Scots will struggle to comply with complex new restrictions, claims public health expert
Pub closures and other new restrictions set to be imposed on Scotland from Friday evening will only work if the Scottish Government’s testing strategy is improved while measures are in place.
Public health expert Linda Bauld, professor of public health at Edinburgh University, said the new restrictions may see low compliance from the public due to the complexity of the measures but added that while she was not enthusiastic about the closure of hospitality, it was likely to reduce the spread of Covid-19.
She said: “This is very complicated and I think the public are really going to struggle to understand the details of this in terms of different rules again for different parts of the country and some of it is voluntary.
“I don’t think this is a set of measures which the public are going to be able to easily comply with except for things like not being able to access something which is shut.
"The more complex it gets, the more voluntary it is from a behavioural perspective, the more you see non-compliance.”
She added the restrictions would give Test and Protect a chance to learn how to better deal with high case numbers, which she said had seen the system come under strain.
Prof Bauld said: “I think what the restrictions will do is reduce the number of cases eventually and they will reduce at which the speed cases are increasing.
"The system is good, but the more cases, the harder it is for Test and Protect to operate so these measures will help to just settle down that system and then they have got to get the testing strategy right.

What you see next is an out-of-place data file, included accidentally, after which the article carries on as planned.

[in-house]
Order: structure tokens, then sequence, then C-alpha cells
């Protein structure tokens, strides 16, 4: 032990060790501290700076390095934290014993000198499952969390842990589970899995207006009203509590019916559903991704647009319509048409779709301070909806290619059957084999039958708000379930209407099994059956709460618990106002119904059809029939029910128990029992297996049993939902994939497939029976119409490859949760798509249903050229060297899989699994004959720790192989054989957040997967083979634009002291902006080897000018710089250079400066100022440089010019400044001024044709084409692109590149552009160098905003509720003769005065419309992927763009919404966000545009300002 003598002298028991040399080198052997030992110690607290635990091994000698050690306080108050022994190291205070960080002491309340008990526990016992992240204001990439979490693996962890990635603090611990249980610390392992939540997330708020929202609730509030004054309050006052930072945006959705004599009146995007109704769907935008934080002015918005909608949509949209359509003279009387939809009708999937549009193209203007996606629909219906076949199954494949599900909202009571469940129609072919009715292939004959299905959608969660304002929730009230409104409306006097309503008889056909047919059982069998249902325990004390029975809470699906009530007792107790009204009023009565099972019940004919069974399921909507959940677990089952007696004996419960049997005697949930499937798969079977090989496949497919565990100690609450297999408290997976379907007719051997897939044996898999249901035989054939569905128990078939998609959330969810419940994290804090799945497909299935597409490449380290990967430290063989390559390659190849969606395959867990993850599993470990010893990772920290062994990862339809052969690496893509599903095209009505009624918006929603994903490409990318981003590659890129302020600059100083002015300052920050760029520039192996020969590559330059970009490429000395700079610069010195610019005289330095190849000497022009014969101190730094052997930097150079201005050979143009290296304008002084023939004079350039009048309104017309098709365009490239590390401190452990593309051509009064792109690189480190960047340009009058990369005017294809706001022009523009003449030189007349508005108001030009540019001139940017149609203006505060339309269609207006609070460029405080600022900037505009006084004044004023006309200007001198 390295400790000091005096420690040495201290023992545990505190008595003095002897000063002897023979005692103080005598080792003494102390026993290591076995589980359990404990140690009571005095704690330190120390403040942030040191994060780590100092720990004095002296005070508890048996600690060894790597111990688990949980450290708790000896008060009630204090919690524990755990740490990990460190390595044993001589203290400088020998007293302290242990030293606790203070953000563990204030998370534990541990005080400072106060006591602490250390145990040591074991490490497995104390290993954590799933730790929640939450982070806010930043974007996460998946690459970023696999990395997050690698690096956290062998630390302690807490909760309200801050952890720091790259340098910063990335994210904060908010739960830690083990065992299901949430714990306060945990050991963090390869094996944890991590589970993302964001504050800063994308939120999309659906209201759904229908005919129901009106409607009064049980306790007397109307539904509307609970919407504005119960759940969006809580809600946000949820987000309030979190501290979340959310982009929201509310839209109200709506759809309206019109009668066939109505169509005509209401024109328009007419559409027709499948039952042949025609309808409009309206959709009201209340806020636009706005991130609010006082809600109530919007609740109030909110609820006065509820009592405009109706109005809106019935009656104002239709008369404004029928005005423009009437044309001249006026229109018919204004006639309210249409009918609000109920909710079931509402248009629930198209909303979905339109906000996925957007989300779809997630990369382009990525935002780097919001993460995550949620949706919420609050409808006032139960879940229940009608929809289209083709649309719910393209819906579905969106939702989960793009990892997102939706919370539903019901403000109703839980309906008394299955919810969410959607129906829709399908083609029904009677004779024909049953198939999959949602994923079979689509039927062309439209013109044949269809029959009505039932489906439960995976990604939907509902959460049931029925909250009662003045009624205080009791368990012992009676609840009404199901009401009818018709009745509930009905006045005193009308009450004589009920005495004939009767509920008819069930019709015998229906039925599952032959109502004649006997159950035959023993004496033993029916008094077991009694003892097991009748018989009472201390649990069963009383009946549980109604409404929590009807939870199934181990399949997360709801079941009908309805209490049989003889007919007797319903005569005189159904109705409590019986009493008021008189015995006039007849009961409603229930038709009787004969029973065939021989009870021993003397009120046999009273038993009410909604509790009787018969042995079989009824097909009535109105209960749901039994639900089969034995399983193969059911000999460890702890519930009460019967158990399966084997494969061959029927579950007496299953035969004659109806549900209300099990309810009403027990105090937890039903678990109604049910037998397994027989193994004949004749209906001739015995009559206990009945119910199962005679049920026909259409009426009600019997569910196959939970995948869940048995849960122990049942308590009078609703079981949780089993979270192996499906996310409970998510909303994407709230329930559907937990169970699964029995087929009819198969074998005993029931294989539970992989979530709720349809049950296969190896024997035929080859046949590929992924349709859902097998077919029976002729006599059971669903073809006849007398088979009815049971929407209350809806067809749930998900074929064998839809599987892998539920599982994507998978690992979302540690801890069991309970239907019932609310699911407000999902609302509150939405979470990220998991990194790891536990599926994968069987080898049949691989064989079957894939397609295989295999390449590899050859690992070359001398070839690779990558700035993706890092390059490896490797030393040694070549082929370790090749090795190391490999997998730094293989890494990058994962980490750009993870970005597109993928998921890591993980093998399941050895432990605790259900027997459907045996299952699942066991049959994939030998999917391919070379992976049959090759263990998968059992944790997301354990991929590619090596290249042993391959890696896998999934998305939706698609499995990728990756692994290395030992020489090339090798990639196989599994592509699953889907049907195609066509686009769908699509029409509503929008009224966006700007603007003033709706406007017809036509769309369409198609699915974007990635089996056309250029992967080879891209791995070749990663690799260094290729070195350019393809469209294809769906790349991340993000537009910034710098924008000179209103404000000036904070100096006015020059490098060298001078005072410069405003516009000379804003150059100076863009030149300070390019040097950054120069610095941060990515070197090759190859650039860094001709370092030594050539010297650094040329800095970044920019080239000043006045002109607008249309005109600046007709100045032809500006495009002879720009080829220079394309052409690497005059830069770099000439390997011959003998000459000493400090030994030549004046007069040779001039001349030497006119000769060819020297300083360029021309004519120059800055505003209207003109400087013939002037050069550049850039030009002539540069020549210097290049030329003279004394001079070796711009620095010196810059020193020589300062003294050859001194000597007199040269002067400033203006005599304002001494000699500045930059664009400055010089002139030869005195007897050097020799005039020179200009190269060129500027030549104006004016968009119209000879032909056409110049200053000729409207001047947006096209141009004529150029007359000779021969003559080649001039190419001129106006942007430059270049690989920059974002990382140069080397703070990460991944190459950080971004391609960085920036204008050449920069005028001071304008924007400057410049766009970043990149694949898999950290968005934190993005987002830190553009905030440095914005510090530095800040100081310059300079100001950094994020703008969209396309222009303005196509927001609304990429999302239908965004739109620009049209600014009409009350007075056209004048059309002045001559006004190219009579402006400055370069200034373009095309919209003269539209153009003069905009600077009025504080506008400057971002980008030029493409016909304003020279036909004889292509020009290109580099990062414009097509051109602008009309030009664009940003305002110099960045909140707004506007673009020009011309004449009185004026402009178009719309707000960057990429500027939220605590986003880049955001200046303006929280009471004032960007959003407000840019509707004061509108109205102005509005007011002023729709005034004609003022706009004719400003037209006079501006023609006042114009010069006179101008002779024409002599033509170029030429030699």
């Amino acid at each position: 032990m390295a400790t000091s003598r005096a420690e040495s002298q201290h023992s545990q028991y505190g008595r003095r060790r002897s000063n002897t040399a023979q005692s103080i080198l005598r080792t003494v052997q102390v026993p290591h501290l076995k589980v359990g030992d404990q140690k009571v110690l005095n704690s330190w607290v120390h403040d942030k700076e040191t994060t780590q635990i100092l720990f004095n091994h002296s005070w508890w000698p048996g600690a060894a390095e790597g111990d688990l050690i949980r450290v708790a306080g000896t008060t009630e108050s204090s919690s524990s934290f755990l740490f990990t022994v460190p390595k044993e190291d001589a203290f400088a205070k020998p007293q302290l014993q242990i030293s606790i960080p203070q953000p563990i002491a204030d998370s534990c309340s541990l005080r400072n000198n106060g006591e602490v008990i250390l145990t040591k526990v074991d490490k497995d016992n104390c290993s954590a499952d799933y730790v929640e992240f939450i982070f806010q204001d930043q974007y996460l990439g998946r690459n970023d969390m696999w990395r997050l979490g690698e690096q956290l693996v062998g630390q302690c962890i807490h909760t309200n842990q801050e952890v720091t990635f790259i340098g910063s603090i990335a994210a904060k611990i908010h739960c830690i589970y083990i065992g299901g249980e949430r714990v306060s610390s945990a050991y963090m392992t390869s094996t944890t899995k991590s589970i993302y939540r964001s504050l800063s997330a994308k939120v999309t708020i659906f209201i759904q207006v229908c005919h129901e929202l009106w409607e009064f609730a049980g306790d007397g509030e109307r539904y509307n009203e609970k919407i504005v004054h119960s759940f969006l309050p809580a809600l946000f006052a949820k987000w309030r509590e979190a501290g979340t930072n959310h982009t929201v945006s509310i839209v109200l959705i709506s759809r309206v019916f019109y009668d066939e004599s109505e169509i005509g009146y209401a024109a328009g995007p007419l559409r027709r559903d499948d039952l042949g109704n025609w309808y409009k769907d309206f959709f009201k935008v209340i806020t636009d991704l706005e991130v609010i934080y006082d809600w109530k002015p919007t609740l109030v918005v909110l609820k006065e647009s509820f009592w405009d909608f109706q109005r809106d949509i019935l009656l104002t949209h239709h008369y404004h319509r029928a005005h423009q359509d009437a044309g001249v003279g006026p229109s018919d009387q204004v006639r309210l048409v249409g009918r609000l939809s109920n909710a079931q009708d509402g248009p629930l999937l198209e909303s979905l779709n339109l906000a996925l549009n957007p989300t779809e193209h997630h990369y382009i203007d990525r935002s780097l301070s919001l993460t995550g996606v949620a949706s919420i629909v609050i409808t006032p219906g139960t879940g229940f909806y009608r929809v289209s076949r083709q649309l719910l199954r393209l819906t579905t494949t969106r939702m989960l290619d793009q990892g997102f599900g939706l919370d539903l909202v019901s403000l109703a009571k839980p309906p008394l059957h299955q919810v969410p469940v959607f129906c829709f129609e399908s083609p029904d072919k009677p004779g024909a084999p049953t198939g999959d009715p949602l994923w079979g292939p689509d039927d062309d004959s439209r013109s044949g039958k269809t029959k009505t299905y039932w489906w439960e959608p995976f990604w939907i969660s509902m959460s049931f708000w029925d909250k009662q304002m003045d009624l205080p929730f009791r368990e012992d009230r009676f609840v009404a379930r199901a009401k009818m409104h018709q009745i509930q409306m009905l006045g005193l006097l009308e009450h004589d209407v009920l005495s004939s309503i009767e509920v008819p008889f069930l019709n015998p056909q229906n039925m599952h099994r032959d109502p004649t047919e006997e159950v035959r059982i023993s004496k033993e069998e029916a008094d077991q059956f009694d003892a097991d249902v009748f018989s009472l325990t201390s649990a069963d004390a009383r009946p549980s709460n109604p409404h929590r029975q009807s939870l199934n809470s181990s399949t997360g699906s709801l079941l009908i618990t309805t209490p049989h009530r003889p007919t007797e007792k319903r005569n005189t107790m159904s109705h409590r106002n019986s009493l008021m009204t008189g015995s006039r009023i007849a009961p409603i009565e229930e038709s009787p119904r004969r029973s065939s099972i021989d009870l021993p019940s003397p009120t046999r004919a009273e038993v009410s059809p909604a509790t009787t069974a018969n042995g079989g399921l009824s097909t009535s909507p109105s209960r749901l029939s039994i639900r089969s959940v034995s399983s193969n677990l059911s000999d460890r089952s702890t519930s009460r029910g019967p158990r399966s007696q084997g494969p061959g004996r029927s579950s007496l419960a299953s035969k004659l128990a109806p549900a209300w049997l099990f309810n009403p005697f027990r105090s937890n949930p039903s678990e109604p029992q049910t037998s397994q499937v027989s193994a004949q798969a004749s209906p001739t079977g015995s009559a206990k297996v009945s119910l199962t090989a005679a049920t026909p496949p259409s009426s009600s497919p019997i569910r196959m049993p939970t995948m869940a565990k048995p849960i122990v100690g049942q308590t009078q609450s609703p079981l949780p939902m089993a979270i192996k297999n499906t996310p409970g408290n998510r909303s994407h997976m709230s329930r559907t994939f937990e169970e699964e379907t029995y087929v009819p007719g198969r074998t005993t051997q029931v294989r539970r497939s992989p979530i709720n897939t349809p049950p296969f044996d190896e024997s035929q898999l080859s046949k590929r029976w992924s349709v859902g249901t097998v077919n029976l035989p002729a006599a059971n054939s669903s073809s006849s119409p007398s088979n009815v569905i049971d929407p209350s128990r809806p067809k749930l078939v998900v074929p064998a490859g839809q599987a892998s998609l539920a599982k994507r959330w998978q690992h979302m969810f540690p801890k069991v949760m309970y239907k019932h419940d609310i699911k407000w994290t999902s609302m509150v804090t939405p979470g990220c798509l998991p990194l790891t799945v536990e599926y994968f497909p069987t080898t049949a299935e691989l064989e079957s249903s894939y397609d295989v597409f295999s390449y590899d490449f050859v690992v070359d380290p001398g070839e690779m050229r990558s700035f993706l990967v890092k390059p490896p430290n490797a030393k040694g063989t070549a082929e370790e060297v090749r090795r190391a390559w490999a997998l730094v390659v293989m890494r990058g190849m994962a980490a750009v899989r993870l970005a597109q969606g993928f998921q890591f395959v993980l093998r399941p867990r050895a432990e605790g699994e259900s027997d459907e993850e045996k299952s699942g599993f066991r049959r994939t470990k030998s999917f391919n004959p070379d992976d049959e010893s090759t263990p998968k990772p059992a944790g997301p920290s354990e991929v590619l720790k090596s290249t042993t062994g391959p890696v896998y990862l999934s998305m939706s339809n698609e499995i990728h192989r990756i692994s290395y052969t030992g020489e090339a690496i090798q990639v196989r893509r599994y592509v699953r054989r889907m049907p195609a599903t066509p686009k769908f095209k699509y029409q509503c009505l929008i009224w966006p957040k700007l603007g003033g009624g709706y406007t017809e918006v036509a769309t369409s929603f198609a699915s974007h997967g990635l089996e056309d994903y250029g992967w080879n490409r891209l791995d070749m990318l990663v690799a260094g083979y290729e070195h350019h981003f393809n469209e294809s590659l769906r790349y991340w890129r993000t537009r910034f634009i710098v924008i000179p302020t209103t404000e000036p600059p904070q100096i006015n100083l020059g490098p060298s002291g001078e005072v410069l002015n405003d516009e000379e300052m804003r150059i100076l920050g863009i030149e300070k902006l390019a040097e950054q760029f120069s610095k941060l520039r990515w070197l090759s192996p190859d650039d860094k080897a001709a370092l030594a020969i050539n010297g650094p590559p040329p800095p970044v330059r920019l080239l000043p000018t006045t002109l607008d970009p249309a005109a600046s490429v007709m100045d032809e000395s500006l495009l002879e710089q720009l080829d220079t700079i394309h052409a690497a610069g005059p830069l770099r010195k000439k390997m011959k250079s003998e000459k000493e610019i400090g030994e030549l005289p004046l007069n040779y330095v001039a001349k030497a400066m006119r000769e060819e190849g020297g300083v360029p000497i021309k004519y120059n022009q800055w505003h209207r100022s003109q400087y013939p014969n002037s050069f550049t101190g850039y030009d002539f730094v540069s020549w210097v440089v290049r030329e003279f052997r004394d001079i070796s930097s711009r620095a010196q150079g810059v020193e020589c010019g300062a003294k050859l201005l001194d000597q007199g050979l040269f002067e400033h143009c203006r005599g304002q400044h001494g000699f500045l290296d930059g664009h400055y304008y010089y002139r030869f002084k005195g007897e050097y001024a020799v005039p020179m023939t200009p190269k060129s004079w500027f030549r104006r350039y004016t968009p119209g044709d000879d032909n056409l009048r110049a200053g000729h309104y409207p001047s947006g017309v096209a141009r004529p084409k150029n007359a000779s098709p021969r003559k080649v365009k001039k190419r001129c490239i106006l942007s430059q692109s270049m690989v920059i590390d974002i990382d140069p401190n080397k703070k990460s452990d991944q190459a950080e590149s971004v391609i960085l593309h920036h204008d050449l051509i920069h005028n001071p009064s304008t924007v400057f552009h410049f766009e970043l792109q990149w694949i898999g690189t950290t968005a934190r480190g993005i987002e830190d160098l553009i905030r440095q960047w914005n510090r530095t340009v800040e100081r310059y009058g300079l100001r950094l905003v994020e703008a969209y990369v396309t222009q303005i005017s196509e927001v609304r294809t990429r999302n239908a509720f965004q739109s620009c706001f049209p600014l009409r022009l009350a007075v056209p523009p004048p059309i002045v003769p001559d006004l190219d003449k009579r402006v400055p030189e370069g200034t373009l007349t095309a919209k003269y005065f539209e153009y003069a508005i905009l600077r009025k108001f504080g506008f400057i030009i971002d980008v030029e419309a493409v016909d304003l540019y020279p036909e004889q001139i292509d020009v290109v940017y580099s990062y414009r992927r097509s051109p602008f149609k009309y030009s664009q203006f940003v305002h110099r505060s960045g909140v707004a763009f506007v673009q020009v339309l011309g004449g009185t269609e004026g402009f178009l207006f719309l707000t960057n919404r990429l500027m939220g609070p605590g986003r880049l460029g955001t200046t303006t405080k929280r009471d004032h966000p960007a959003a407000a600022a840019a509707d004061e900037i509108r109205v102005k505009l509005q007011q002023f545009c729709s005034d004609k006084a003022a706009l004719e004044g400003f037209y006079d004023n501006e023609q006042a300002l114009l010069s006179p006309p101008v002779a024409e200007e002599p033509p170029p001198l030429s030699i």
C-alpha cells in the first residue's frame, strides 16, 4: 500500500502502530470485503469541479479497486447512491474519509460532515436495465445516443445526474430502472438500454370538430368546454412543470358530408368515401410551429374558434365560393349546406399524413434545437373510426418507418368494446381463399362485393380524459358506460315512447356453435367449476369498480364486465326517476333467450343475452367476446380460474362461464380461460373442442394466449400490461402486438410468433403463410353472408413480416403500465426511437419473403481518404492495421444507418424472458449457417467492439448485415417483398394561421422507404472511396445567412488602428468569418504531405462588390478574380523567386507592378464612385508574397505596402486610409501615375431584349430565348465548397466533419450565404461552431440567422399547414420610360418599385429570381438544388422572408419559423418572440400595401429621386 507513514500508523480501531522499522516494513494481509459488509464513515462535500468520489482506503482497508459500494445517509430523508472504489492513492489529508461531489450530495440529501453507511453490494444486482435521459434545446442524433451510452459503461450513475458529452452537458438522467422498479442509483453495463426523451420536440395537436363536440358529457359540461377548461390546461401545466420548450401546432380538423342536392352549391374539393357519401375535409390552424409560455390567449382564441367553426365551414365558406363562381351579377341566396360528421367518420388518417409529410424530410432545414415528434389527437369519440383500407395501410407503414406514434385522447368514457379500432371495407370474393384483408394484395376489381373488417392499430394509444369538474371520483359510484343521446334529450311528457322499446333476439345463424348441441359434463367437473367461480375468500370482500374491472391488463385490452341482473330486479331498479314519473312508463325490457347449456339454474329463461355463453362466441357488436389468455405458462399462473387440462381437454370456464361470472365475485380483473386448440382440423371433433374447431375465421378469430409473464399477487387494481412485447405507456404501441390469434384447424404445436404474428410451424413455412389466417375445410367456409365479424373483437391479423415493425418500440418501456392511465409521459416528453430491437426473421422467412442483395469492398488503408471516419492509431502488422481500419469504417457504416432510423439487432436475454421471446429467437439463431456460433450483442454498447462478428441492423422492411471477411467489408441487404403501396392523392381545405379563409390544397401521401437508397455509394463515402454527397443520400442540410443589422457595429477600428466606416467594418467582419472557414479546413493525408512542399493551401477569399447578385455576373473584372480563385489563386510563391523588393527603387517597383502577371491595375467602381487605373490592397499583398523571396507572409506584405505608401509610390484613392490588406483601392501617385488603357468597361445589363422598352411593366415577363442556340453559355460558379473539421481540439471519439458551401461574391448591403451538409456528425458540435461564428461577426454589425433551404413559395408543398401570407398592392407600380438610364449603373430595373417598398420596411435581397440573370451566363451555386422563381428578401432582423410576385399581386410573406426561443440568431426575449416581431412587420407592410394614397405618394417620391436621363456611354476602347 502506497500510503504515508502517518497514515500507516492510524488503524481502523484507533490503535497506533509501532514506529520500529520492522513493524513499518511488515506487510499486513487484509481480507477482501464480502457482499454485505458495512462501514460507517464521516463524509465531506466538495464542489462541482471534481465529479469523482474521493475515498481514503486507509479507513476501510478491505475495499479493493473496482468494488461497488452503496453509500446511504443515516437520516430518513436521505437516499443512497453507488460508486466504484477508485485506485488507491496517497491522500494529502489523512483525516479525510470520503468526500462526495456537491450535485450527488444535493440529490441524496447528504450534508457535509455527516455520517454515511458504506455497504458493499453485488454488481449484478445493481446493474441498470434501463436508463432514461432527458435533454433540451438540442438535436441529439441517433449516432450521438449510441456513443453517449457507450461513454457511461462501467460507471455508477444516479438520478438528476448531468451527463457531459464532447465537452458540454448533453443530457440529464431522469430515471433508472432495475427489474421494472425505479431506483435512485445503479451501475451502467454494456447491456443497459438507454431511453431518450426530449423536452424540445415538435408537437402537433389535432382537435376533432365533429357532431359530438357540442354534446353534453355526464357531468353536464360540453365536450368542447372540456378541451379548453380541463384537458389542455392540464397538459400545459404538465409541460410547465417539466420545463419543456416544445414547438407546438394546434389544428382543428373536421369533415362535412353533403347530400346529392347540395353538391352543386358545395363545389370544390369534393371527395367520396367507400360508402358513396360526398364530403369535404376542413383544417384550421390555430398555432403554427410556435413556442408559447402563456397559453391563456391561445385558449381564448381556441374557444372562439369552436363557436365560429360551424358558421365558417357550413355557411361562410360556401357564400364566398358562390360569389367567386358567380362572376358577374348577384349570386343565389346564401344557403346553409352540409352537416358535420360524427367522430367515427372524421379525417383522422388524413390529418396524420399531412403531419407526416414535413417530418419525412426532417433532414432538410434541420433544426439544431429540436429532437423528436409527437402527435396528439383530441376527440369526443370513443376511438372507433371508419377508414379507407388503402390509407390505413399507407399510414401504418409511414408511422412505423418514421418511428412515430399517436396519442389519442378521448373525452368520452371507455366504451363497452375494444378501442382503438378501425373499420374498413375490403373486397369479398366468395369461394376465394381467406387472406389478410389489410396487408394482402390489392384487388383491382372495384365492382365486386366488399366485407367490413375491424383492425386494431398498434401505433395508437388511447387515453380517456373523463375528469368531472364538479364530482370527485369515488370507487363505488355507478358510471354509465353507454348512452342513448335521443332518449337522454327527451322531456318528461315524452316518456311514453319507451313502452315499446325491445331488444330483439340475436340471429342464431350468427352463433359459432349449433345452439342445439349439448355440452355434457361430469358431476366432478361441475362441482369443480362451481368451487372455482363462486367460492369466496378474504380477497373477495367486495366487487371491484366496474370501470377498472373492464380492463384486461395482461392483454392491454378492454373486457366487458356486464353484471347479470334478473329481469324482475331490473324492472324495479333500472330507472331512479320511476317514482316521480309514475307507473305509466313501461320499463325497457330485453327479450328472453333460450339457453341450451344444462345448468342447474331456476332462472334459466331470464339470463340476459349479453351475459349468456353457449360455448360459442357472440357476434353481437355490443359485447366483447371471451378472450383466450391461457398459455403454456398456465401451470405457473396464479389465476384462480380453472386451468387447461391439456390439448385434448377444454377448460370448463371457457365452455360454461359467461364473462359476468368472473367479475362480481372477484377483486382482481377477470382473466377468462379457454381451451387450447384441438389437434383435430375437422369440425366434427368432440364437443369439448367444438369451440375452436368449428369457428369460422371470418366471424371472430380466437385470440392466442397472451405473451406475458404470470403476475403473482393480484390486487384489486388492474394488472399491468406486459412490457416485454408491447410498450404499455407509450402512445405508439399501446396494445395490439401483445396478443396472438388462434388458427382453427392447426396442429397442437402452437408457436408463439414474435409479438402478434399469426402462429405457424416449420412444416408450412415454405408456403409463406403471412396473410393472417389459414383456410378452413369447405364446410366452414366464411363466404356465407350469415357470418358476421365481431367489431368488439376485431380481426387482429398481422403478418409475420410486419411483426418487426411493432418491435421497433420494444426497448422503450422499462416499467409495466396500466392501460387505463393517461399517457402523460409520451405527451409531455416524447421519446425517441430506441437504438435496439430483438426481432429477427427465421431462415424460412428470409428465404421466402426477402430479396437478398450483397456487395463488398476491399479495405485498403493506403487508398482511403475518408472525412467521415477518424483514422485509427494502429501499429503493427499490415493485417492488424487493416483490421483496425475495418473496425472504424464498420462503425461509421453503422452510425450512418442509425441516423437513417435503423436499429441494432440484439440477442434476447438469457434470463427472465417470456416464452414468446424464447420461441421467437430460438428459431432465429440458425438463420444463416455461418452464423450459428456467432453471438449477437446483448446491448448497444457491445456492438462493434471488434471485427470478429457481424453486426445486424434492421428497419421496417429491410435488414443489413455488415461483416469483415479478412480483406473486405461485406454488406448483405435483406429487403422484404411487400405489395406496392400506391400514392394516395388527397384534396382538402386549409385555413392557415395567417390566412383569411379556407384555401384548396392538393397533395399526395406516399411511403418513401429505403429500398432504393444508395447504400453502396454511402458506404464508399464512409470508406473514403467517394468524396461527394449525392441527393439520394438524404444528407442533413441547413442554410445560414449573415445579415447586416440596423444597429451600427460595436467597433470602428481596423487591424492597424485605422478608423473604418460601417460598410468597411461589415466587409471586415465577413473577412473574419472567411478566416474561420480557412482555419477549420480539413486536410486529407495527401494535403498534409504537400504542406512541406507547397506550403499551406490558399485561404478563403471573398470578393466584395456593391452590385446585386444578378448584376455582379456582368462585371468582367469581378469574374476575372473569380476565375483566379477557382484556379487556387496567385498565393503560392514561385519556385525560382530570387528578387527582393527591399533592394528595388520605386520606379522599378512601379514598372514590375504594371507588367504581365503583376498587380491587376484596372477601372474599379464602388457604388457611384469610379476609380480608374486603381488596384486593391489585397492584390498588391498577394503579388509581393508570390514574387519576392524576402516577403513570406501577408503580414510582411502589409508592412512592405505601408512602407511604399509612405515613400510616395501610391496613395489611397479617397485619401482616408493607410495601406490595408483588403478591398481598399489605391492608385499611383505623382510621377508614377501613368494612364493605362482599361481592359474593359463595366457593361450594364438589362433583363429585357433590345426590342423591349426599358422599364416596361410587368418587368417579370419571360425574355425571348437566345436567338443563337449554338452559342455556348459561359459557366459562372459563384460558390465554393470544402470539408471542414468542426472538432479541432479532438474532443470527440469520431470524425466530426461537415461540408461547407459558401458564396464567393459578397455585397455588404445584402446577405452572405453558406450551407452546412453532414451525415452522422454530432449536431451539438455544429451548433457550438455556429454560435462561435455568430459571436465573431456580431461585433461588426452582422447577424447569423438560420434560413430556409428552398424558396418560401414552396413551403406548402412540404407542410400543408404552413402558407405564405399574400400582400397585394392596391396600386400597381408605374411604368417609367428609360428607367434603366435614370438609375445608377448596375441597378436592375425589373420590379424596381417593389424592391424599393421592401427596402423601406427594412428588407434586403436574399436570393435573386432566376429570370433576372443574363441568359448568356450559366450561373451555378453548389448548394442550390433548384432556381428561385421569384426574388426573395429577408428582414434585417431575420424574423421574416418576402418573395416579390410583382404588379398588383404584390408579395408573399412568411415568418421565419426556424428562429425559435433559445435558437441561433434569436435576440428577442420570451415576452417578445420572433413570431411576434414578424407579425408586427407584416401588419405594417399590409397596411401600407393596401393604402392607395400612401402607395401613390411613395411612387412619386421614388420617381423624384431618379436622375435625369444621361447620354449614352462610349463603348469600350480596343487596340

“Using this period of closures to really pin down with their expansion of testing is important.”
Prof Bauld’s comments came alongside calls from Muge Cevik, a clinical lecturer in infectious diseases and medical virology at the University of St Andrews and co-author of a study calling for transmission data to be used to inform policy, for the underlying cause of low compliance with self-isolation to be examined.
She said: “Many people with infection either do not infect anyone or infect a single person, and a large number of secondary cases are caused by a small number of infected people.
"Overwhelming evidence suggests that a majority of these infections are linked to indoor settings (rather than outdoor activities), especially family/friend gatherings, and group activities such as dining together.
"Importantly, evidence suggests that prolonged contact in a crowded and poorly ventilated indoor settings (particularly without mask) transmission could lead to large clusters or super-spreading events – in these settings, transmission could also occur beyond the two metre guideline, because small droplets could linger longer due to poor ventilation.
“So new restrictions target these environments. Going forward, we need to help the public differentiate between low versus high-risk settings, and public health messages could convey a spectrum of risk to support engagement in alternatives for safer interaction.”
She added: “Another important issue is to support people with symptoms and positive tests to self isolate. As seen in the report yesterday, only one in five people self-isolate fully in Scotland
“We need to explore underlying reasons for this and especially provide financial support to enable cases and their contacts to self isolate without financial concerns.”
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